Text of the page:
Rosmarinus (Salvia) officinalis ‘Hardy Prostrate Form’

You might be surprised to find that some Rosemaries are tender to cold. In general the clones of prostrate forms are less hardy. This is cuttings from a low growing plant that has weathered the coldest winters of the past 10 years- so we’re confident its reliable. Mounding evergreen shrub to 2′ tall x 6 wide in time. The branches closely follow the contours of anything in its path and is fetching as it trails over rock walls, boulders, anything that gets in the way. Soft blue flowers almost year round but peaking in the winter. Little water needed once established in soil that drains. Water to establish or to speed growth. Wonderful herb for cooking. Takes the hottest, most blasting sites with no stress. Moderate deer resistance. Excellent on steep slopes as it will root where stems touch the ground- important for erosion control. Very pretty planted with yellow flowered Grevillea  juniperina ‘Molonglo’. Similar cultural conditions and concurrent bloom. Syn Salvia rosmarinus). Full hot sun.

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Rosmarinus (Salvia) officinalis ‘Majorca Pink’

We can’t all have ordinary blue flowered Rosemary. Not when there are options. This upright growing very aromatic selection has surprised us with its hardiness to cold. To 3′ x 3′ in 5 years in average to poor, well drained sites. Full sun. This happy shrub displays small but profuse red/pink flowers from September to March and often later than that. Excellent culinary use. Extremely drought tolerant. Little water once established. Great form for topiary. Very pretty in bloom. Foliage is smaller and a distinctive gray green. Moderate deer resistance. Salvia rosmarinus

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Rosmarinus (Salvia) officinalis ‘Ticonderoga’

Hard to believe that Rosemary has been officially lumped into the genus Salvia. (Sigh). Its still a wonderful shrub and this variety delights us with the MOST luminous blue flowers that we’ve seen on a hardy variety. The effect is similar to the slightly tender cultivar ‘Tuscan Blue’. Each flower is luminous and they obscure the leaves for most of winter into spring. Upright growing cultivar that spreads with time. To 4′ tall x 4′ wide in short order. Full sun and soil that drains with little summer water once established. It will take moderate irrigation as well but we like to rely on the iron clad drought resistance of this culinary herb. Mix with Arctostaphylos, Grevilleas for a shrubby winter blooming party. Very easy to grow. Nice informal or even clipped dense hedge. Develops a handsome gnarled trunk with time. Moderate deer resistance. Salvia rosmarinus.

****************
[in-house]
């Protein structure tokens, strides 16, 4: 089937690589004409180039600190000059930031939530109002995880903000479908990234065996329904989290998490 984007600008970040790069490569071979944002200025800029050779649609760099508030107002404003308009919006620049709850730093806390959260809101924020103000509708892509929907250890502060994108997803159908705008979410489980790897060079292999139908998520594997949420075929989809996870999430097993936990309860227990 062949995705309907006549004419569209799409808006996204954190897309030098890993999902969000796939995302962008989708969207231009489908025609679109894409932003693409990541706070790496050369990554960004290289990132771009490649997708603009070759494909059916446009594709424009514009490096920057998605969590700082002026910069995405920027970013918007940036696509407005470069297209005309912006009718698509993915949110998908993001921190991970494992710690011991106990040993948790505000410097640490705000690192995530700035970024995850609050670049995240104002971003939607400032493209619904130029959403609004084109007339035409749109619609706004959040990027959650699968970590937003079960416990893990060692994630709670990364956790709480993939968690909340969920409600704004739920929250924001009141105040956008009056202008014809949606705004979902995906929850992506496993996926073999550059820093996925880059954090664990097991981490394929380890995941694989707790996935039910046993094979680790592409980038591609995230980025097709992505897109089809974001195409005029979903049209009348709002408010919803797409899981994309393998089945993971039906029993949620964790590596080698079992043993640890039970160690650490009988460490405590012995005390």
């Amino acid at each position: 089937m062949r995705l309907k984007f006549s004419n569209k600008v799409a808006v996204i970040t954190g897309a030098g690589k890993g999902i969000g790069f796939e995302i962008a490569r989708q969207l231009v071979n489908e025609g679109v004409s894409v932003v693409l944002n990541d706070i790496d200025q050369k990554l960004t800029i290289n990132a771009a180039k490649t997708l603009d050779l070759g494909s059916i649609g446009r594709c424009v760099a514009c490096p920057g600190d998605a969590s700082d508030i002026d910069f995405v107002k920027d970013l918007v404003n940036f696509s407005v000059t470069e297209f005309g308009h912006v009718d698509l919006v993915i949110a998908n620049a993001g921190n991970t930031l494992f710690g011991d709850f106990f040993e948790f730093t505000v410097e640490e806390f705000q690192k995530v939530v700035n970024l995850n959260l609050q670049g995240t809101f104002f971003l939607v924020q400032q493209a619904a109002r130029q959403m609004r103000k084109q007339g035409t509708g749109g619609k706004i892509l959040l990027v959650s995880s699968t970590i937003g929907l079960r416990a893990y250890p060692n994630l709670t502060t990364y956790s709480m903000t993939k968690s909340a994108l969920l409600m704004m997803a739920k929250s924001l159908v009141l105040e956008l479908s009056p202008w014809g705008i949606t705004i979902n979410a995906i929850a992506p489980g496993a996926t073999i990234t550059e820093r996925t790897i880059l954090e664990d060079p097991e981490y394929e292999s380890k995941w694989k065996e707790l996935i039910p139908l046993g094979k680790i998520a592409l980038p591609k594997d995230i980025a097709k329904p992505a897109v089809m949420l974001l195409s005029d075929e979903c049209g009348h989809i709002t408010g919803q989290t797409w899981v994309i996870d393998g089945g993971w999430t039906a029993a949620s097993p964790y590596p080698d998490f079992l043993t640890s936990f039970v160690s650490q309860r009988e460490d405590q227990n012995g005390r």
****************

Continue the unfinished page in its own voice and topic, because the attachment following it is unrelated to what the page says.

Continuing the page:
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Rosmarinus officinale (Salvia) ‘Mozart’

The blue flowers of the common and loved herb rosemary rivals that of Ceanothus and Lithodora. That is on certain varieties. Bloom typically begins in December and peaks in early spring continuing until late spring on the best varieties. This is the best variety for blue flowers. The obvious Salvia flowers on ‘Mozart’ are thick on the stems and are entirely dark blue- no interior dots of white or white splotches. Full sun and water to establish in average soil. Extremely drought adapted when established. This strongly arching shrub goes up to about 30″ and spreads to 4′ wide. Hillsides, the top of rock walls, containers subjected to reflected heat. Pork roast. Very good culinary use/taste for this plant. Hardy to about 5ºF. Good drainage improves cold hardiness. Tolerates the hottest places with no stress. Aromatic waxy resin will attach to your fingers. Blooms on wood from the previous season. Prune or harvest when needed after blooming has ended. Some deer resistance. Extraordinarily drought adapted. Great performance at the Oregon coast.

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Rudbeckia hirta ‘Autumn Colors’

This short lived, very showy perennial is tough as nails. This strain enchants with huge flowers that are almost always single but come in tones from black to yellow, brown, orange, and red.. They immediately remind me of a blanket made by native Americans.  To 28″ tall ( compact ) with enormous flowers up to 5″ across. They come in a profusion from mid summer to early autumn. This strain has a natural life span of 3-5 years – but it does re-sow itself in open and opportune places. Open  soil that has been slightly enriched with compost / fertilizer. Full sun and regular water until fall rains take over. Mix with other sunset orange/ brown toned flowers. I pick the searing true red of Salvia ‘Royal Bumble’ as sell as the soft green spikes of Kniphofia pumila both will bloom simultaneously  with the Rudbeckia Excellent in summer containers and beloved for its long bloom time. Remove spent flowers for the first few rounds to encourage more bloom. leave the last round  to be pollinated and set seed. Excellent pollinator perennial. Regular water for the first season , less the following year. Some deer resistance.